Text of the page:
Now, having said that, it’s useful to learn from others. I’ve found the trade magazines The Writer and Writer’s Digest valuable to study about both the craft and the business of publishing. [TKM: I once had subscriptions to both of those too!]
TKM: Where is your favourite place to write?
John: I have a book-lined office with a roll-top desk and a mountain view. It’s idyllic. But in my previous house, for 25 years, my office was a small basement room with a narrow window that looked out to the driveway and trash cans. Not idyllic. But there was nothing to distract me.
TKM: Who is your favourite saint and why?
John: Oh, my. Who has only one? [TKM: not me!] I should say St. Patrick or St. Columba since I wrote books about them, right? Maybe it’s St. Mark, the gospel writer. He produced a unique and exquisite work of literary art after discovering that missionary work didn’t quite suit him.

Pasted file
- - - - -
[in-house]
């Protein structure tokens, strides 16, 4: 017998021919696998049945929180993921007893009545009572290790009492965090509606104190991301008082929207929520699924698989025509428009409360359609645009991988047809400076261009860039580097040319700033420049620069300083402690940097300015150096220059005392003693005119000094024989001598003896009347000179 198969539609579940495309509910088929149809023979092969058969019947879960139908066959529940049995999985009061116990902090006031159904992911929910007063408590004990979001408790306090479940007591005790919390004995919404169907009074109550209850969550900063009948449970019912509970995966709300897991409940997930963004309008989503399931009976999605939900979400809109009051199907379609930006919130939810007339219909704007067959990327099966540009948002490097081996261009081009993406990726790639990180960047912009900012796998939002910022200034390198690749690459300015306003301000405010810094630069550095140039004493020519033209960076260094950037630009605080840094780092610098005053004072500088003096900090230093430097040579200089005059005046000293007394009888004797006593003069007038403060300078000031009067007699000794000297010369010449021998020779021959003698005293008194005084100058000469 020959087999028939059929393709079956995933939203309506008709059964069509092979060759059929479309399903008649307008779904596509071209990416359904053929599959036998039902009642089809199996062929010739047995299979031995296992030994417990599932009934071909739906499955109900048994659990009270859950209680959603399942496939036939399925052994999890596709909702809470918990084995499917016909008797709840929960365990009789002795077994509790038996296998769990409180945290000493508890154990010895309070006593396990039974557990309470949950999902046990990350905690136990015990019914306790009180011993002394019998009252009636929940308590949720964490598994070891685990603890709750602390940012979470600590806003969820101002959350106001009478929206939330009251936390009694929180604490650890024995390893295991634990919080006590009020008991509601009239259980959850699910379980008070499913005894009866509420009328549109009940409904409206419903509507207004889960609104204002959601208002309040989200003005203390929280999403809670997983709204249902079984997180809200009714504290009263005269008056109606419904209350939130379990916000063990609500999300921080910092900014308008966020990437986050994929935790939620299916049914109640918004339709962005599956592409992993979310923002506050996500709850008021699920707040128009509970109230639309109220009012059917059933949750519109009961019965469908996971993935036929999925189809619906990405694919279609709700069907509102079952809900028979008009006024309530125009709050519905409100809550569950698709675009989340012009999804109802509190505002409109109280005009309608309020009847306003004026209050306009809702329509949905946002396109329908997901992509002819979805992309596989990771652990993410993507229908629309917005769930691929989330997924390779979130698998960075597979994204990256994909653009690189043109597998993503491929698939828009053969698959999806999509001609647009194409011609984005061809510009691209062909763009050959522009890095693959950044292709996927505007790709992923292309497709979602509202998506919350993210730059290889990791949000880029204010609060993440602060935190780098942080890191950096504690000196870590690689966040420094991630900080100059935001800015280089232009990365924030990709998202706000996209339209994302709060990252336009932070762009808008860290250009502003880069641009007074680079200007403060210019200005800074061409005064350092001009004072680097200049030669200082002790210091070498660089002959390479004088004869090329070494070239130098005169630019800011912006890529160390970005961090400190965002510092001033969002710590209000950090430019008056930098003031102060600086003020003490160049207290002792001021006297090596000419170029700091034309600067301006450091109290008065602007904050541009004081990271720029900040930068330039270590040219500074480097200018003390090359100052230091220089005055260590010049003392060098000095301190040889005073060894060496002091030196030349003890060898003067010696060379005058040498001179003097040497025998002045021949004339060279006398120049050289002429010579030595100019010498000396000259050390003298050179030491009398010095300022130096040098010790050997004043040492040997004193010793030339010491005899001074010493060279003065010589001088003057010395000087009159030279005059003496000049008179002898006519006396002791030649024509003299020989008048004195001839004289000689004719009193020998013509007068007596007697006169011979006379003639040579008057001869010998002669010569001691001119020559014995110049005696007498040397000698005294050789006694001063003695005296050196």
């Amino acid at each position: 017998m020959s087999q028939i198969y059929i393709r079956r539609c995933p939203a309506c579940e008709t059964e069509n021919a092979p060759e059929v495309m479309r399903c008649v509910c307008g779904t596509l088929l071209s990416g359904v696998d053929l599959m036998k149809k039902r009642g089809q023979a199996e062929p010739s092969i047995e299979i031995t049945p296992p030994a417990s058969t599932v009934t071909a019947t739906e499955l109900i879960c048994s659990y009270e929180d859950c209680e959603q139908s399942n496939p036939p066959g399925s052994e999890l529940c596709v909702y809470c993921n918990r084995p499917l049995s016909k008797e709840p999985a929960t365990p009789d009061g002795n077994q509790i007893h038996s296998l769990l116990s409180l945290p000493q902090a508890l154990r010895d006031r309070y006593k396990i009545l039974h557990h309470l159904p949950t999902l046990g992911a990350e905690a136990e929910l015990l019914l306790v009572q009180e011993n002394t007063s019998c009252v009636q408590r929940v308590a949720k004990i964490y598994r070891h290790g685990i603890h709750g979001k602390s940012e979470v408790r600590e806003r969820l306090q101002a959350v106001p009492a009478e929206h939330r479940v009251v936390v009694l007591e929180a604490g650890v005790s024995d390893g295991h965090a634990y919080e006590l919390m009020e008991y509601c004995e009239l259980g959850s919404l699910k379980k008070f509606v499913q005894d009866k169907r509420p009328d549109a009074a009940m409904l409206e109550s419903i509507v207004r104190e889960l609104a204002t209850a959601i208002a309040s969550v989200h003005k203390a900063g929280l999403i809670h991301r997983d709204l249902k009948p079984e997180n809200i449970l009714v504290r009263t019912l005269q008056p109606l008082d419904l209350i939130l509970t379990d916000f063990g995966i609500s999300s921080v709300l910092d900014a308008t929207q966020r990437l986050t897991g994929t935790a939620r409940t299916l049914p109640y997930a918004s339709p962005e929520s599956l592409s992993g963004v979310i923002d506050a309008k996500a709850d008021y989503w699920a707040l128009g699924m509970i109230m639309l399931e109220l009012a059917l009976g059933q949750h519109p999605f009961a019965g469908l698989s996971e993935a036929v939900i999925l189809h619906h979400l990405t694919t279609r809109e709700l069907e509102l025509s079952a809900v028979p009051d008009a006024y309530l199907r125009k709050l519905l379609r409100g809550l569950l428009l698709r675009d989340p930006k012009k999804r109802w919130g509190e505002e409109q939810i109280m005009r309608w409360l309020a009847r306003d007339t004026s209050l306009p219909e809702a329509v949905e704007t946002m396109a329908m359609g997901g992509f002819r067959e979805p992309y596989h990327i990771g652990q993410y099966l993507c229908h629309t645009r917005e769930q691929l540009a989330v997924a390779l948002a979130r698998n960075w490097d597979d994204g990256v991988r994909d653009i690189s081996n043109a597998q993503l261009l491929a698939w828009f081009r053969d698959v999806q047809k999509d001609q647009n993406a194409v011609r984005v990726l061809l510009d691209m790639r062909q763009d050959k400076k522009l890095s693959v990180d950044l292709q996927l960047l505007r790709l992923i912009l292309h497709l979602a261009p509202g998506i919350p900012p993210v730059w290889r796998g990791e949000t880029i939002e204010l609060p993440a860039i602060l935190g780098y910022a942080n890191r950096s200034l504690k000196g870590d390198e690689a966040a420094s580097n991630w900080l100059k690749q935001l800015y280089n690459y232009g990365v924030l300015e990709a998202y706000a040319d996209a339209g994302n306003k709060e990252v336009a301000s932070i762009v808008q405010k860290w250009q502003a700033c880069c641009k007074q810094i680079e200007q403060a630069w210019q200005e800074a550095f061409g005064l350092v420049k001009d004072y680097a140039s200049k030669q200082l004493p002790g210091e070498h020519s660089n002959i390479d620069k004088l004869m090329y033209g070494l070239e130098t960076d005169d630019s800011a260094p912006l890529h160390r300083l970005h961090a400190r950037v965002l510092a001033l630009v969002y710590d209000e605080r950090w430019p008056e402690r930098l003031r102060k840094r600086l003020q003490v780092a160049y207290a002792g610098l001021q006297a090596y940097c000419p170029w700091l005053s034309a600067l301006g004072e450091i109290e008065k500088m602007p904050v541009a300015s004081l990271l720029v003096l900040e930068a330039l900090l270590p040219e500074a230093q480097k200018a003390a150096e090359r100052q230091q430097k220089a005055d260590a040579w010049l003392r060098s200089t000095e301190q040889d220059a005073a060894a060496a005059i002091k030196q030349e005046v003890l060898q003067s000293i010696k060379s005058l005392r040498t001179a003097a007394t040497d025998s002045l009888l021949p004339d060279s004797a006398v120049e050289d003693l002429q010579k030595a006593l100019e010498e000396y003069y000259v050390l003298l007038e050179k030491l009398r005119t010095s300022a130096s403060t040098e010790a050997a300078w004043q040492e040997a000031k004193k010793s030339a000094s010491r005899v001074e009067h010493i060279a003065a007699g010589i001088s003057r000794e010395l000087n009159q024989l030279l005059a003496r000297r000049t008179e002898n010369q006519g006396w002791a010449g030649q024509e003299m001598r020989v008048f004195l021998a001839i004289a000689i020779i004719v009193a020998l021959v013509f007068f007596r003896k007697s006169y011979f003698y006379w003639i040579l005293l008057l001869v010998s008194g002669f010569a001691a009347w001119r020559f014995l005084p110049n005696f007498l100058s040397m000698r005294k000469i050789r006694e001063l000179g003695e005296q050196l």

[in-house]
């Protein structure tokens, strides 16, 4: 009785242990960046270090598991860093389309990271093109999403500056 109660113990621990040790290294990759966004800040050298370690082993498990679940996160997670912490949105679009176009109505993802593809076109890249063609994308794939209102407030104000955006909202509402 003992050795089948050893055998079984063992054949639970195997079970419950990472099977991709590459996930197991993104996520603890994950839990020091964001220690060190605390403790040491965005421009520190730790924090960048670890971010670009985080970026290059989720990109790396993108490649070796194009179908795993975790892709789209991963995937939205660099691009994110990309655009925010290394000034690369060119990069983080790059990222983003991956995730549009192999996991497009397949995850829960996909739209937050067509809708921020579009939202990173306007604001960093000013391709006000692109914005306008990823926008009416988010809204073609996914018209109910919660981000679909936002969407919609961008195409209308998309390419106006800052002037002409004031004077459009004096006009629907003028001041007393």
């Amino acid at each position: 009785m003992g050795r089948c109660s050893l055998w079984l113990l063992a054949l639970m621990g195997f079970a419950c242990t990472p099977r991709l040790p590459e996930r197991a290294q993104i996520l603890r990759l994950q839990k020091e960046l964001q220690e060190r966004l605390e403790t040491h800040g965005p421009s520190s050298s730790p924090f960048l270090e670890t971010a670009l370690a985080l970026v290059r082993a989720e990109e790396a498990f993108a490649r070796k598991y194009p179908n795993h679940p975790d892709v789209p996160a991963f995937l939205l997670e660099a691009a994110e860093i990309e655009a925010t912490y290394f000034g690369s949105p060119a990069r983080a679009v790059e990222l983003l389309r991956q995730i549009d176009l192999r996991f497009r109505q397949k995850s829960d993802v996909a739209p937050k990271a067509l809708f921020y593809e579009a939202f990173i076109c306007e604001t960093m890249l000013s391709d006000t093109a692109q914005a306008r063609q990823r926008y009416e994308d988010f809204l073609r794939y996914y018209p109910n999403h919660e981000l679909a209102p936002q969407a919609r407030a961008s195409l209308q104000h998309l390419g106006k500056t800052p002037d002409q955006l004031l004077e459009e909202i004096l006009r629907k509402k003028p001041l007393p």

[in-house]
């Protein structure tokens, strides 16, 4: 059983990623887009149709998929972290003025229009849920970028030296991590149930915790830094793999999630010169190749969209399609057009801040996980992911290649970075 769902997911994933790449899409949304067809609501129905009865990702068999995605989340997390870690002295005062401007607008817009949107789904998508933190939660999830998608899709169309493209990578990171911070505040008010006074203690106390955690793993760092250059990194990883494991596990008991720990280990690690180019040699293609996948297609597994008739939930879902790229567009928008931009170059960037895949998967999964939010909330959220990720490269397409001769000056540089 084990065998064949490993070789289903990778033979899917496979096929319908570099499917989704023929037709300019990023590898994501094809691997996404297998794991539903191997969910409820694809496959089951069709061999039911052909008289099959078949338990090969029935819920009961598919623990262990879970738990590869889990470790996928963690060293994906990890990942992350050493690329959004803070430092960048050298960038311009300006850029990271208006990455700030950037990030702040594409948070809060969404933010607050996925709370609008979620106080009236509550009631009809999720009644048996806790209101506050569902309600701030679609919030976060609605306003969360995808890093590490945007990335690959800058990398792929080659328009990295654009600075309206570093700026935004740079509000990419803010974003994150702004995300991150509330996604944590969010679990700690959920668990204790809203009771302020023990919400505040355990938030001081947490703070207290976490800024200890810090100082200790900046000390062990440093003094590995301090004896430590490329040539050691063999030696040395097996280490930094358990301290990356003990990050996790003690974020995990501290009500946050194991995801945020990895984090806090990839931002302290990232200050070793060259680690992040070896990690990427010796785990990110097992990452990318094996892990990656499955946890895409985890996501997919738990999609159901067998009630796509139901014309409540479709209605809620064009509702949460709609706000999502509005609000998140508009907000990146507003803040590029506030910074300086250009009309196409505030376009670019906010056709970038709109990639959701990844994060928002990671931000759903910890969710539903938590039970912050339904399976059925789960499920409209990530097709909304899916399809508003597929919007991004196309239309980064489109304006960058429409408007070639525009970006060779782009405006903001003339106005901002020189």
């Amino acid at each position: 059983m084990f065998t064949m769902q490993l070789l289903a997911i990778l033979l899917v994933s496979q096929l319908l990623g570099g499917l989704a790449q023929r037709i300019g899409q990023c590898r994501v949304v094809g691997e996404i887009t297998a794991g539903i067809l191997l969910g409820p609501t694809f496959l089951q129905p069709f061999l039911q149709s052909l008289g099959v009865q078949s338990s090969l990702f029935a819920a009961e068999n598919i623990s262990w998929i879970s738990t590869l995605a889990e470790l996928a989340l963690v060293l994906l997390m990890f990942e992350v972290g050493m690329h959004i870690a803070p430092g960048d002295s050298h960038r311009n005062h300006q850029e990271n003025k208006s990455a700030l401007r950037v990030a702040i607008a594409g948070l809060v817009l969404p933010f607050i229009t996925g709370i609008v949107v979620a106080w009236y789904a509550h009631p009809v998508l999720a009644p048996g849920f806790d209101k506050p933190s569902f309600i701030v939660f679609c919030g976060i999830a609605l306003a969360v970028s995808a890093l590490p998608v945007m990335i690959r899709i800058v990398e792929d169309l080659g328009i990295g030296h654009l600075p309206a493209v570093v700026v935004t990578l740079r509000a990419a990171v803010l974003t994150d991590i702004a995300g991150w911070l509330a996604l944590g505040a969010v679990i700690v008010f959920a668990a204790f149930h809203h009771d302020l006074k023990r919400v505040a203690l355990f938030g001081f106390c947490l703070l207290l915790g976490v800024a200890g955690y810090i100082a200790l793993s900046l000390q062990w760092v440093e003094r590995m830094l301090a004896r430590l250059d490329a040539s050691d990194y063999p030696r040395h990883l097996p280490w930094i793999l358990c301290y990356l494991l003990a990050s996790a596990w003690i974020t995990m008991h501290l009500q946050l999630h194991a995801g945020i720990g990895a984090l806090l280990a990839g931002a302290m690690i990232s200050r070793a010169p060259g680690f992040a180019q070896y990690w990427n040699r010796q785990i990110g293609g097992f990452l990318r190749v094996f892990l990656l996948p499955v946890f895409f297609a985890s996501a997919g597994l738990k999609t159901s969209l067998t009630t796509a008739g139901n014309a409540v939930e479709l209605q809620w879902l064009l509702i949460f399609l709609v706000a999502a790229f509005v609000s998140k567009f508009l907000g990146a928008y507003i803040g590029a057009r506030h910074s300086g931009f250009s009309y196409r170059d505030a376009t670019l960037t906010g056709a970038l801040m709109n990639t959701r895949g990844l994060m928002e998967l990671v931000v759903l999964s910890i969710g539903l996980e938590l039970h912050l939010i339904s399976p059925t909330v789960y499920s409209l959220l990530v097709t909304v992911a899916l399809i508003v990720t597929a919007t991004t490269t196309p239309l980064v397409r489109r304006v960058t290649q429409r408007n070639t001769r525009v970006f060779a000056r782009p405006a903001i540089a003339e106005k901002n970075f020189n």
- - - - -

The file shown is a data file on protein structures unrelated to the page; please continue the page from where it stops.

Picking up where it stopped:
TKM: Do you have another novel in the works?
John Desjarlais: Yes, there are two. One is nearly finished: a police procedural set in rural Illinois (I’ve written three other mysteries). The other, just begun, is a young adult space-time fantasy. I have my two “tween” granddaughters in mind as I prepare it.
More about John Desjarlais
A former producer with Wisconsin Public Radio and retired professor of journalism and English, John Desjarlais writes historical novels and contemporary mysteries. His first novel, The Throne of Tara: A Novel of Saint Columba, was a Christianity Today Readers Choice Award nominee, and his medieval thriller, Relics, was a Doubleday Book Club Selection. Bleeder, Viper, and Specter constitute the “Higher Mysteries” series. Blood of the Martyrs and Other Stories collects short fiction previously published in a variety of literary journals. A member of Mystery Writers of America, the Catholic Writers Guild, and The North Carolina Writers Network, Desjarlais is listed in Who’s Who in Entertainment, Contemporary Authors, and Who’s Who Among America’s Teachers.